Herbert Smith Freehills is delighted to announce the launch of a multi-disciplinary General Data Protection Regulation (GDPR) series, with various cross-practice cross-border briefings and webinars to help clients successfully navigate the GDPR and other data protection and cyber security related matters in the run up to 25 May 2018 and beyond.
With less than nine months to go before the GDPR comes into force in the UK and across Europe, the run up to May 2018 is set to be a busy period for organisations preparing for compliance. Each briefing and webinar will be written with a particular key business function in mind, placing the spotlight on what the firm is seeing and hearing in the market alongside our practical experience of dealing with the challenges of compliance. In our first briefing in the series, we take a look at the anatomy of a GDPR compliance programme. Click here to access the briefing.
The firm has also launched a new GDPR hub which contains our latest thoughts and up-to-date analysis in relation to the GDPR and other data protection and cyber security related topics, as well as details of the assistance we can provide in this area. You can access the hub by clicking here.
Nick Pantlin, partner and head of our TMT, Data & Sourcing practice, said:
"We are living in the data economy and the technology age, which some have described as the 4th industrial revolution. Data has become that vital commodity of the new digital economy, an increasingly strategic asset for all corporates across all sectors. It's no longer geeky but career critical. With the help of technology (from AI, big data analytics, to the cloud and machine learning) corporates can now use data to get closer to clients and customers, determine strategy and make better investment decisions. The regulators are now playing catch up. The GDPR has shown why, together with cyber security, data protection is no longer a back office function but a "whole of business" boardroom issue."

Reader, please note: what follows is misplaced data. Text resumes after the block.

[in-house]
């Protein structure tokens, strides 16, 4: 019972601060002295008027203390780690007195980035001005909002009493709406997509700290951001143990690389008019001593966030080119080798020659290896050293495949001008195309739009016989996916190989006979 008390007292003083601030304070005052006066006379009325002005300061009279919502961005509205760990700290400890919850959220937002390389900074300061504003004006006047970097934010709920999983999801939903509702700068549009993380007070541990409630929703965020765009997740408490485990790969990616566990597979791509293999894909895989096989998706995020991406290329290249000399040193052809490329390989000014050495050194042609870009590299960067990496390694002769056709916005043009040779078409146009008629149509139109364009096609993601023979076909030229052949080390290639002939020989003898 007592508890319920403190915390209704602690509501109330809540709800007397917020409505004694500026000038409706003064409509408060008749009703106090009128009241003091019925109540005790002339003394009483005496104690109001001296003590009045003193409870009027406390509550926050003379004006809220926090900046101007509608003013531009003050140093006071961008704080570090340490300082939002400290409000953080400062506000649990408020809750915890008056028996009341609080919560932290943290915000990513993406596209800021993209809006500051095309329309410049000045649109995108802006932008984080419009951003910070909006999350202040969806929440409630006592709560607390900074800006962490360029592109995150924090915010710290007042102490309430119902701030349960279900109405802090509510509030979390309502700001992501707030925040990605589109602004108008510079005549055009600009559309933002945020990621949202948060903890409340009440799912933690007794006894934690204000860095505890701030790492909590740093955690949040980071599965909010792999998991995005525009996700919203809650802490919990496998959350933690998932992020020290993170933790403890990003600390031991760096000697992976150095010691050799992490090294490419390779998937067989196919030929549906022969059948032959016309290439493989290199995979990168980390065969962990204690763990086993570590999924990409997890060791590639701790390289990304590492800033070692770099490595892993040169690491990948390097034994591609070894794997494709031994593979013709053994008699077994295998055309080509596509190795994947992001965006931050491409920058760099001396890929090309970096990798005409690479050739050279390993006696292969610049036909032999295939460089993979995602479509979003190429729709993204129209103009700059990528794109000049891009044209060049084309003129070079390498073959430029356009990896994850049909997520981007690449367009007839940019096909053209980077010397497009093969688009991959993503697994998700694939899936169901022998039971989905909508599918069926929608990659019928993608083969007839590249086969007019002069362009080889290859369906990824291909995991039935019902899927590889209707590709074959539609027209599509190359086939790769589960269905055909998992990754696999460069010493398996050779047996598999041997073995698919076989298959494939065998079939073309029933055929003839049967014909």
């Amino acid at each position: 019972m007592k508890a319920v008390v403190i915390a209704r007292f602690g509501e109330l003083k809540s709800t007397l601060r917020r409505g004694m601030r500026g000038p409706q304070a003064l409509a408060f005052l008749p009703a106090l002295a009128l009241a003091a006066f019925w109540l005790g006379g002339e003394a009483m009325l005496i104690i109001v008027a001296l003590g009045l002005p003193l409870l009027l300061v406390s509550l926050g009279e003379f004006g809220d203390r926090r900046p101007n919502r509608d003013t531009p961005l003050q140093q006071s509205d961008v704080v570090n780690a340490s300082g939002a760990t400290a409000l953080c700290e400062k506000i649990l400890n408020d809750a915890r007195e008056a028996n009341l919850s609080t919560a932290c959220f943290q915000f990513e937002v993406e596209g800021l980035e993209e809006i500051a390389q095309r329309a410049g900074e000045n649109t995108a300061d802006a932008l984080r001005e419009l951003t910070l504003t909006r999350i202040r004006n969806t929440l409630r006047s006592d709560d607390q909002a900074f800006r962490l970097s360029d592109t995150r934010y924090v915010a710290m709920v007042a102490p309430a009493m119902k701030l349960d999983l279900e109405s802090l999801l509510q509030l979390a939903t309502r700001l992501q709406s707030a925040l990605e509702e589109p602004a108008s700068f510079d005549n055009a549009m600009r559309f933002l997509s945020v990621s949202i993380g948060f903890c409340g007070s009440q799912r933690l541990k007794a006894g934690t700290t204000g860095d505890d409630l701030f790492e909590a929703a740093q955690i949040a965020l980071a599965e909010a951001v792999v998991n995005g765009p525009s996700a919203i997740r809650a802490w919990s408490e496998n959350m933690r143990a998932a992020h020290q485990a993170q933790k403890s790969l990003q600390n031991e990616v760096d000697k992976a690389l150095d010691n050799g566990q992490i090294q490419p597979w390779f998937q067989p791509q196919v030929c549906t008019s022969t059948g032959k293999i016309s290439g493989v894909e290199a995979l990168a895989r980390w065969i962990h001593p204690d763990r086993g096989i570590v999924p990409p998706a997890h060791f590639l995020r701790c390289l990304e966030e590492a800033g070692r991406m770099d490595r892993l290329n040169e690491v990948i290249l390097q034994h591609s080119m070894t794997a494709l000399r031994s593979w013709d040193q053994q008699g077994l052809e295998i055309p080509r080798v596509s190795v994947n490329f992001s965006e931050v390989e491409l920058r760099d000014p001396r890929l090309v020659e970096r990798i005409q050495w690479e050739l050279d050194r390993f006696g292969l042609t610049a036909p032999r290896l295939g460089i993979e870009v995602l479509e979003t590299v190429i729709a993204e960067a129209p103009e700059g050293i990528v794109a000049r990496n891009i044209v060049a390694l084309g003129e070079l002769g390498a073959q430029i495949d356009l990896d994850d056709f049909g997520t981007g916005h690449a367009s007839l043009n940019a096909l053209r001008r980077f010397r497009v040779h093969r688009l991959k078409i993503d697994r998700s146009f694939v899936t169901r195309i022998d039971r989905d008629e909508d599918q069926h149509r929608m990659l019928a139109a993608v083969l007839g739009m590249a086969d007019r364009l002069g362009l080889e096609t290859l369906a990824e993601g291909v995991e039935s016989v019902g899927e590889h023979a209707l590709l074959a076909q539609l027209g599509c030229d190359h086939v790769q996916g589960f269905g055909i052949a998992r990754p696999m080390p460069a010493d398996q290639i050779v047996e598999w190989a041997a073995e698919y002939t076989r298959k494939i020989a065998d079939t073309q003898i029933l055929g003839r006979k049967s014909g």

Employment partner Christine Young, added:
"Virtually every organisation gathers and uses data day to day from individual customers, employees, workers and third parties. Appropriately using and protecting that data is an important business issue. The GDPR brings data privacy issues for organisations sharply into focus. It will mean changes to policies and procedures as a minimum and for some organisations more of a cultural shift (being proportionate in how data is processed and transparent about how it is used). As a whole of business issue we have specialists in employee data, data subject rights, data controller and data processor relationships and contracts, data breaches and cybersecurity who can help, and are already helping, organisations put themselves in the best position to comply with the GDPR in the UK and across Europe when it comes into force in May 2018."
Andrew Moir, partner and head of the global Cyber Security practice, said:
"Cyber security and the GDPR are inextricably linked. No GDPR compliance exercise is complete without consideration of cyber security, not just from an organisation's own internal perspective, but also in the context of third parties in its data supply chain."
If you would like to subscribe to further updates from our practical GDPR series please click here.
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